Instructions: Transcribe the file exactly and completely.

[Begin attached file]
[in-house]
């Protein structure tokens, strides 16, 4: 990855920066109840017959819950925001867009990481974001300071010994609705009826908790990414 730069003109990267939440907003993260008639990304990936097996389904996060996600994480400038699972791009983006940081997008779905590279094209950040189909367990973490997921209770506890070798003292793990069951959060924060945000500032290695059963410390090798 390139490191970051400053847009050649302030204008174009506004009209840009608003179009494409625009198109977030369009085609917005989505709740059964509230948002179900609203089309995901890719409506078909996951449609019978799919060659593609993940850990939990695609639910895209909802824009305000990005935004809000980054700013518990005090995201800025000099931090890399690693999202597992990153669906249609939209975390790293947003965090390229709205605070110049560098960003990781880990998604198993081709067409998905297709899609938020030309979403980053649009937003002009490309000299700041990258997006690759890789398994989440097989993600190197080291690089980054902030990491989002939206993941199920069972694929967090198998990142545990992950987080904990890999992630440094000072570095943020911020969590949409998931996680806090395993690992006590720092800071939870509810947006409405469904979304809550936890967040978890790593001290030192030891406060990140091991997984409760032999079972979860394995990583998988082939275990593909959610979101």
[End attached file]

[in-house]
């Protein structure tokens, strides 16, 4: 990855920066109840017959819950925001867009990481974001300071010994609705009826908790990414 730069003109990267939440907003993260008639990304990936097996389904996060996600994480400038699972791009983006940081997008779905590279094209950040189909367990973490997921209770506890070798003292793990069951959060924060945000500032290695059963410390090798 390139490191970051400053847009050649302030204008174009506004009209840009608003179009494409625009198109977030369009085609917005989505709740059964509230948002179900609203089309995901890719409506078909996951449609019978799919060659593609993940850990939990695609639910895209909802824009305000990005935004809000980054700013518990005090995201800025000099931090890399690693999202597992990153669906249609939209975390790293947003965090390229709205605070110049560098960003990781880990998604198993081709067409998905297709899609938020030309979403980053649009937003002009490309000299700041990258997006690759890789398994989440097989993600190197080291690089980054902030990491989002939206993941199920069972694929967090198998990142545990992950987080904990890999992630440094000072570095943020911020969590949409998931996680806090395993690992006590720092800071939870509810947006409405469904979304809550936890967040978890790593001290030192030891406060990140091991997984409760032999079972979860394995990583998988082939275990593909959610979101």